Fidelio: Alice’s Journey
Fidelio: Alice’s Journey is a probing film about love, romance and sex within the unique context of the life of a merchant mariner. The picture offers a strong female narrative in a world typically laden with testosterone, and crisply challenges social conventions concerning sex while inverting many traditional gender roles still perceptible today.
Alice (Ariane Labed) and her land-bound boyfriend, Felix (Anders Danielsen Lie), are shown in the film’s idyllic opening until Alice is called to duty on board a cargo ship, aptly named Fidelio. She serves as replacement to one of the craft’s recently deceased engineers and discovers his diary in her cabin, at which point she consumes it with almost voyeur-like attention as she finds his experiences and thoughts hauntingly reflect her own. Alice is also confronted with a conflict of desires when Gaël (Melvil Poupaud), an old flame, unexpectedly re-enters her life as the captain of Fidelio.
In her feature film debut, Lucie Borleteau achieves a telling glimpse of life at sea with near documentary-style precision. The script is unencumbered by winded dialogue, instead allowing eyes and body to speak while effectually sound-mixed engine drones fill the audible space. It’s extremely refreshing to see a woman with such a carnal appetite in a non-judgemental capacity, and Labed gives a steadfast performance without pretension. Lie tactfully portrays Felix as a man who finds polyamory problematic in an earnest and non-indulgent manner.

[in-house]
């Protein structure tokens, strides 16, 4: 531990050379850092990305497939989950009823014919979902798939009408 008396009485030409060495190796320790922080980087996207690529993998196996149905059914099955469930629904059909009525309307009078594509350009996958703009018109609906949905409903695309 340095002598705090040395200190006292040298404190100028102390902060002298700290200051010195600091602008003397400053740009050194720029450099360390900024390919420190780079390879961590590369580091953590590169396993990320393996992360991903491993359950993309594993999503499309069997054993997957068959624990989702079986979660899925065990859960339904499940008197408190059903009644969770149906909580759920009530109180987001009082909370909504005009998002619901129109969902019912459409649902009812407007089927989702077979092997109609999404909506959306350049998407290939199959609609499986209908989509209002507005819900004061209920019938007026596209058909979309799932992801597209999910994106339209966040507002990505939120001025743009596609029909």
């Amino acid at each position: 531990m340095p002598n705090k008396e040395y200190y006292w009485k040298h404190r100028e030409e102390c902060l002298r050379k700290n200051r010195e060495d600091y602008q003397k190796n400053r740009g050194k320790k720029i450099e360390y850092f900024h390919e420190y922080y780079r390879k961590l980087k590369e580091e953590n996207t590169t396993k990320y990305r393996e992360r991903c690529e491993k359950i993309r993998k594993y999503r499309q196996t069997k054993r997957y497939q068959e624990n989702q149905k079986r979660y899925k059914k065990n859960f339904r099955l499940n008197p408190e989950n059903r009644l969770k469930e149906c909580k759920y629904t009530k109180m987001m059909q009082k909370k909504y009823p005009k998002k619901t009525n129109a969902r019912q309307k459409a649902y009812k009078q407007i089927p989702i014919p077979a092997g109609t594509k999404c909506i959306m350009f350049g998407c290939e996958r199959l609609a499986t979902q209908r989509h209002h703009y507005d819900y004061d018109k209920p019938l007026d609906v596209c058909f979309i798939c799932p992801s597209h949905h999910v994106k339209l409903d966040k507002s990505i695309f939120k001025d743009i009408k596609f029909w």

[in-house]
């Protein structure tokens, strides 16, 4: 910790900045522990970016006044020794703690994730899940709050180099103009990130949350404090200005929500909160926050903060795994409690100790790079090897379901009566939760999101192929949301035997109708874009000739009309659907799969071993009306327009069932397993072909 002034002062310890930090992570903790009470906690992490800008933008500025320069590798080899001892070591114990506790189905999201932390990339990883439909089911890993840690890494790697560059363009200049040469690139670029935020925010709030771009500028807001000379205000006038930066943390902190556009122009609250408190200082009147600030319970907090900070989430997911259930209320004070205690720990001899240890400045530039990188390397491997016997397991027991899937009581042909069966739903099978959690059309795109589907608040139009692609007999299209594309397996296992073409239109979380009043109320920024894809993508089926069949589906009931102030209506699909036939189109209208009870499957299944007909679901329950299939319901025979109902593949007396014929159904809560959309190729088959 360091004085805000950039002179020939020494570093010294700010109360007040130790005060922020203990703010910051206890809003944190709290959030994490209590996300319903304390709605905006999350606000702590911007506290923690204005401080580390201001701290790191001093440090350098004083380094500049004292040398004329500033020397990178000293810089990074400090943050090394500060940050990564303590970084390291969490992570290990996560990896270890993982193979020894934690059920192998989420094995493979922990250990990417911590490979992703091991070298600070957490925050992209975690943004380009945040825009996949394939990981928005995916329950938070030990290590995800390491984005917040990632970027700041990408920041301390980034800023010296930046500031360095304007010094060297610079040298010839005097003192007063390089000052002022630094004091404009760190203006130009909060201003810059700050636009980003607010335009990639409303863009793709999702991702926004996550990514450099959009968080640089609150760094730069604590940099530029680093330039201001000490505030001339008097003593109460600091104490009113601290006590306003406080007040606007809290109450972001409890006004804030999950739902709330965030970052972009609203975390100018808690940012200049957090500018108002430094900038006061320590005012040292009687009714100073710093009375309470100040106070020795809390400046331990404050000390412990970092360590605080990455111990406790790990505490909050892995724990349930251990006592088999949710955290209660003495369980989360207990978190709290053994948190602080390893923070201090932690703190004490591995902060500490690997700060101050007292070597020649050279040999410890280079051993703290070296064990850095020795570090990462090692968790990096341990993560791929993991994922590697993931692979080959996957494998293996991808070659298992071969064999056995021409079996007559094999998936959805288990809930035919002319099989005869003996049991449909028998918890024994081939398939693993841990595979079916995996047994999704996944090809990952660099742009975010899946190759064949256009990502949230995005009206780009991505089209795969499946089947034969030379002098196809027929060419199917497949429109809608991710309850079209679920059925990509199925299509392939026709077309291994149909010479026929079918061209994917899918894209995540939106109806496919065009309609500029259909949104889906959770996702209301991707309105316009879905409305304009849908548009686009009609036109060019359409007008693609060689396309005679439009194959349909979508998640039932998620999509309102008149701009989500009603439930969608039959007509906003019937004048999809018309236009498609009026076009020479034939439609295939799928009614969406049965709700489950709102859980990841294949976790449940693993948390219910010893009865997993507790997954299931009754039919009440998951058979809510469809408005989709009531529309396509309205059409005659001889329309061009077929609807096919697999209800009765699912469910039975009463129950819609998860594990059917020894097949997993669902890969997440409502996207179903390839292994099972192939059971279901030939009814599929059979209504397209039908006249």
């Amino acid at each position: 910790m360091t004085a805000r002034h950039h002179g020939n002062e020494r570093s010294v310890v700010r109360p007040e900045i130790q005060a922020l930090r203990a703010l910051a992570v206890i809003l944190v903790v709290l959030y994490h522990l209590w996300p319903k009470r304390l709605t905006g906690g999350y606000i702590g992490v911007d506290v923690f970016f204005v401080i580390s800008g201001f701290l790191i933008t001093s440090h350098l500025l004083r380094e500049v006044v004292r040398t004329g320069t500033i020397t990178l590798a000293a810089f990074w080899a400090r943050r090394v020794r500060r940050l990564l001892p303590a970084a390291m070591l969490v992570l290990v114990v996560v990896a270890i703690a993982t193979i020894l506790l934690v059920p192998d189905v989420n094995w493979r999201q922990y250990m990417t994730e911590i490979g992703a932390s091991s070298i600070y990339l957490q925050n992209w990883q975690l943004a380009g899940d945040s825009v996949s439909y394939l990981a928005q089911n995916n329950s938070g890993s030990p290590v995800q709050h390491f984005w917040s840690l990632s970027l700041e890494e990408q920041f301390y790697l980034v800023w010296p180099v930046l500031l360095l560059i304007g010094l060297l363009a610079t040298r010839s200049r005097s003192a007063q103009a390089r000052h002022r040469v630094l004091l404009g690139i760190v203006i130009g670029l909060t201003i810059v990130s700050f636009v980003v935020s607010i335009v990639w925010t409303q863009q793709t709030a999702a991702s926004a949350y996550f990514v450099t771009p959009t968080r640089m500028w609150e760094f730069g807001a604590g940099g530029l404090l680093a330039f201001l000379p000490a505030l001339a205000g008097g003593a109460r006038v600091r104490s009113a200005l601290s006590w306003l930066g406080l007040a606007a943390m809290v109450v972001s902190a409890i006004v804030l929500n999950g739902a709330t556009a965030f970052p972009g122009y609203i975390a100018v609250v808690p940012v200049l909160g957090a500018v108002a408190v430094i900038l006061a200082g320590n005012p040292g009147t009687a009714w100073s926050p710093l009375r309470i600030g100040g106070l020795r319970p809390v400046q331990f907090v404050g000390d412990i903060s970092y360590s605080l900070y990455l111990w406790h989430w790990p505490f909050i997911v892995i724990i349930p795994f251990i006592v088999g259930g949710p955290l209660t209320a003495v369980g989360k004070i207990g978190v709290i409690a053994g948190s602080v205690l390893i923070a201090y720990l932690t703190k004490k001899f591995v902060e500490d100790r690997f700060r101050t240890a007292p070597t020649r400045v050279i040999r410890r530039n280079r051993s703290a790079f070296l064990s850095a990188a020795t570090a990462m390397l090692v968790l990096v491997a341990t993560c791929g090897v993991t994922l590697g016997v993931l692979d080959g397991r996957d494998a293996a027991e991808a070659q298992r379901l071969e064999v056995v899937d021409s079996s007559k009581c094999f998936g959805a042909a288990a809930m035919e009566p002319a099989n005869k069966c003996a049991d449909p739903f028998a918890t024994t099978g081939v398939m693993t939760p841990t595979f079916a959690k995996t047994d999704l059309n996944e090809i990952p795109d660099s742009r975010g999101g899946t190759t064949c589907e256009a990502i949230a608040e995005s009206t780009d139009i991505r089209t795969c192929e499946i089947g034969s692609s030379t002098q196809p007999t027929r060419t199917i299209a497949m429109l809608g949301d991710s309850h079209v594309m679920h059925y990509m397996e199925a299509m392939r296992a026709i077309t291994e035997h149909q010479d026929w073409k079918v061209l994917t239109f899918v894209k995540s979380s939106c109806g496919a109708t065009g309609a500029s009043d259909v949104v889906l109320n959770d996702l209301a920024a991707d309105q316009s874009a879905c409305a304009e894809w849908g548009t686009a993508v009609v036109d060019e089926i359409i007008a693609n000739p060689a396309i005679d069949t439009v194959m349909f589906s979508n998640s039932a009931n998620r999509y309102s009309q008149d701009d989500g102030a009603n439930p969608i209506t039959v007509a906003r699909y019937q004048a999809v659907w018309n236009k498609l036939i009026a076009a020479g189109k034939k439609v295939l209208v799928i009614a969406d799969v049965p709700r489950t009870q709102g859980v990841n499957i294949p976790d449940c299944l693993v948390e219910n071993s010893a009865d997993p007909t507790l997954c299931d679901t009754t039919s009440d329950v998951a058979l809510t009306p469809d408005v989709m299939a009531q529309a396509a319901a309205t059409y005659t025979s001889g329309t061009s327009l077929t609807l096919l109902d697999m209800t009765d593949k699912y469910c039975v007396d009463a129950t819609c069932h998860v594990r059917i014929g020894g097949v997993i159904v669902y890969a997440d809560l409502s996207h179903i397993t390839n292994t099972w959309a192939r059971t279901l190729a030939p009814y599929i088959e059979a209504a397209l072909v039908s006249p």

Common among French cinema, Fidelio concludes without a complete resolution and without assigning blame to the characters or their actions. The film does not overanalyse or explore too deeply the nuance between romance and love, which is fitting because, like Alice, the audience is only too aware that each person’s subjective experience manifestly pervades such deliberation.
Fidelio: Alice’s Journey is released nationwide on 2nd October 2015.
Watch the trailer for Fidelio: Alice’s Journey here:
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